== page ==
Thursday, October 2, 2014

The weekly read

Why rumors outrace the truth online
The New York Times
Sept. 29, 2014

It's a public information officer's worst nightmare. You are working the scene of a small incident that doesn't seem too terribly important when your phone starts ringing incessantly, with reporters barraging you with questions that seem to be coming totally out of left field. What gives?

Illustration originally appeared with the New York Times article
This article, written by Dartmouth Professor Brendan Nyhan, offers an interesting look at just how quickly rumors can spread in social media, and how the retractions/corrections can never catch up with the initial spread of the rumors themselves. He offers a case study about the recent online rumor about a woman who claimed to have had a special prosthetic surgically implanted to enhance her appearance, and how quickly that rumor about that spread online. Using online analtyics tools, Nyhan illustrates how the initial report circulated three times as widely as the retraction.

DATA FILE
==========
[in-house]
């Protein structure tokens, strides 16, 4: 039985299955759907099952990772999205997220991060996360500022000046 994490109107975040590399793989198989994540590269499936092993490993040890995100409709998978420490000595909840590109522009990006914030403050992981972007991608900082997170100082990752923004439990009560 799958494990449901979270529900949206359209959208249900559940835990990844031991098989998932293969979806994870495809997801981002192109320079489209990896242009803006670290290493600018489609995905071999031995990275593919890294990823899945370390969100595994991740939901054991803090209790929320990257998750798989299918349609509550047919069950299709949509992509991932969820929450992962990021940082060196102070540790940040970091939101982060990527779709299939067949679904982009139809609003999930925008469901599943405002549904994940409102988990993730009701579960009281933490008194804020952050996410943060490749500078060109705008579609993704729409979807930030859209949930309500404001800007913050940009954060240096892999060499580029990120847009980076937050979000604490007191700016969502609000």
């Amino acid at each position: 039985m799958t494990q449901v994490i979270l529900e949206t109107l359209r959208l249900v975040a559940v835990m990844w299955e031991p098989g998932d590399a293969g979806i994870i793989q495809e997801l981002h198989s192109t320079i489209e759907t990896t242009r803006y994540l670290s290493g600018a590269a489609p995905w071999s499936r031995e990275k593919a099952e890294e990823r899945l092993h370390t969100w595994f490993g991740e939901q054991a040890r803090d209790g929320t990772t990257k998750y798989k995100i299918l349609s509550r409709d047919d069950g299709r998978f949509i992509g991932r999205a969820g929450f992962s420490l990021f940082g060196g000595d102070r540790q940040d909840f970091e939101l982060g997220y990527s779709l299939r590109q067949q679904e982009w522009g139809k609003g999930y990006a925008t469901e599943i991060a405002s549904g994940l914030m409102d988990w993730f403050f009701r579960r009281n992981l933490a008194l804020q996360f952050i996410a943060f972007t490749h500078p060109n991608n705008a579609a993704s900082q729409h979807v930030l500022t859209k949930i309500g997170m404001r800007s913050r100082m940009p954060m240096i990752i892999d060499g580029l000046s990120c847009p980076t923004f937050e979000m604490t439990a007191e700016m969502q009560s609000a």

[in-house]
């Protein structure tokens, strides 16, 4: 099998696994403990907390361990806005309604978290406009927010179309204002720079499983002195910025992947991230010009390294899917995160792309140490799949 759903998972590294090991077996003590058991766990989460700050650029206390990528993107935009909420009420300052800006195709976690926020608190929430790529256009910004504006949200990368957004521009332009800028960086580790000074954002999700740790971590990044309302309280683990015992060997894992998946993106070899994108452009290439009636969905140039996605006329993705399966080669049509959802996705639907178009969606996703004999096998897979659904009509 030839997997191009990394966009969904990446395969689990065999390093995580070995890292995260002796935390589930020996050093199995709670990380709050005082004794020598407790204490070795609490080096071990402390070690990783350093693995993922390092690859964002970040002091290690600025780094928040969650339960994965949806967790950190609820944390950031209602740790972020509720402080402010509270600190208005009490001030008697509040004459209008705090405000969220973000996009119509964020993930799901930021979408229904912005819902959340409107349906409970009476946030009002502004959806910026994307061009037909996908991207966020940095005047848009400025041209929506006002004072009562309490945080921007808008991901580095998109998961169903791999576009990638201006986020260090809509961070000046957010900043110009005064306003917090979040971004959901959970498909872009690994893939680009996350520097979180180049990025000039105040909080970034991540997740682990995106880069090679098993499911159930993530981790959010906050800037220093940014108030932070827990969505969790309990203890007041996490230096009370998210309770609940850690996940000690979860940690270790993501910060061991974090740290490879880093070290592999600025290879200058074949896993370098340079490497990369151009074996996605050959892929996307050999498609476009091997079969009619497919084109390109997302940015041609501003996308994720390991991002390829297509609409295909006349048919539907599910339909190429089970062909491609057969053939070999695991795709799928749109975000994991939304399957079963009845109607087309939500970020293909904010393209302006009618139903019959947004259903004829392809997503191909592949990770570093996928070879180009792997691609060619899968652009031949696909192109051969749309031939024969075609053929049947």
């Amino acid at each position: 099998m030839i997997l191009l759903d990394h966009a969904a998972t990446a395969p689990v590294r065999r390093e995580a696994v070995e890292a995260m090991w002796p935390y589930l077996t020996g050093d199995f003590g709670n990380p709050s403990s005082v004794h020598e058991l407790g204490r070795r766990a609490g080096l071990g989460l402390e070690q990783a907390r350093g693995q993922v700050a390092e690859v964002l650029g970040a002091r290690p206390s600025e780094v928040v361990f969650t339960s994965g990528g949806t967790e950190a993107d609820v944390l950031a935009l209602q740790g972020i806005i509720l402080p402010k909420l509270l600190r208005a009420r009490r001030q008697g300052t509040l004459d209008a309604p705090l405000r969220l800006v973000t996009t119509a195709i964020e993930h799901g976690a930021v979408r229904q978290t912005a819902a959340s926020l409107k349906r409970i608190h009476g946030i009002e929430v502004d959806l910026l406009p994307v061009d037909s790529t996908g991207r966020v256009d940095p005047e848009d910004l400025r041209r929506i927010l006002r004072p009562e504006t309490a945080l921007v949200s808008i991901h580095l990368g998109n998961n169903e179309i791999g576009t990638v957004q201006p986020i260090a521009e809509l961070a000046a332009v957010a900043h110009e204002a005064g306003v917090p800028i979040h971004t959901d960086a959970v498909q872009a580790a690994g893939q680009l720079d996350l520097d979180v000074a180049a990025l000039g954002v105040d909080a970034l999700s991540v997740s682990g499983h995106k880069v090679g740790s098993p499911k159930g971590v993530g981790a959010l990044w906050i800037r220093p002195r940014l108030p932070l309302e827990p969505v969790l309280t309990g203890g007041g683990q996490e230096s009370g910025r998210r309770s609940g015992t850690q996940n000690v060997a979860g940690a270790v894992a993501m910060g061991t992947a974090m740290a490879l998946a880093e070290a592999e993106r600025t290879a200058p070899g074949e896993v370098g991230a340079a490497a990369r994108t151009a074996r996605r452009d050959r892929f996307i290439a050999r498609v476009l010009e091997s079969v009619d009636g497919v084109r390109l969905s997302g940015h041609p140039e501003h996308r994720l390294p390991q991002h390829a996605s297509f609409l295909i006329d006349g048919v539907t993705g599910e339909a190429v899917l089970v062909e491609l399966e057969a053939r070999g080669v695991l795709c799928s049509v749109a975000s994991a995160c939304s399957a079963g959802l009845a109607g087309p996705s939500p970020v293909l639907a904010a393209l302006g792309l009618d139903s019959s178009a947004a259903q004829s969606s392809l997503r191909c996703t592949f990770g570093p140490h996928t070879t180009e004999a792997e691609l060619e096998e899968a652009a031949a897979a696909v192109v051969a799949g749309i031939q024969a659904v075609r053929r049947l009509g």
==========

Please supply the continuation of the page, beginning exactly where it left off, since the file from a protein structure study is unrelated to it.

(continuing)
A fascinating read about just how quickly news can spread online, and why it's important for public information officers to stay on top of emerging social media trends.

Tom Iovino, Public Information Specialist
Pinellas County, Florida

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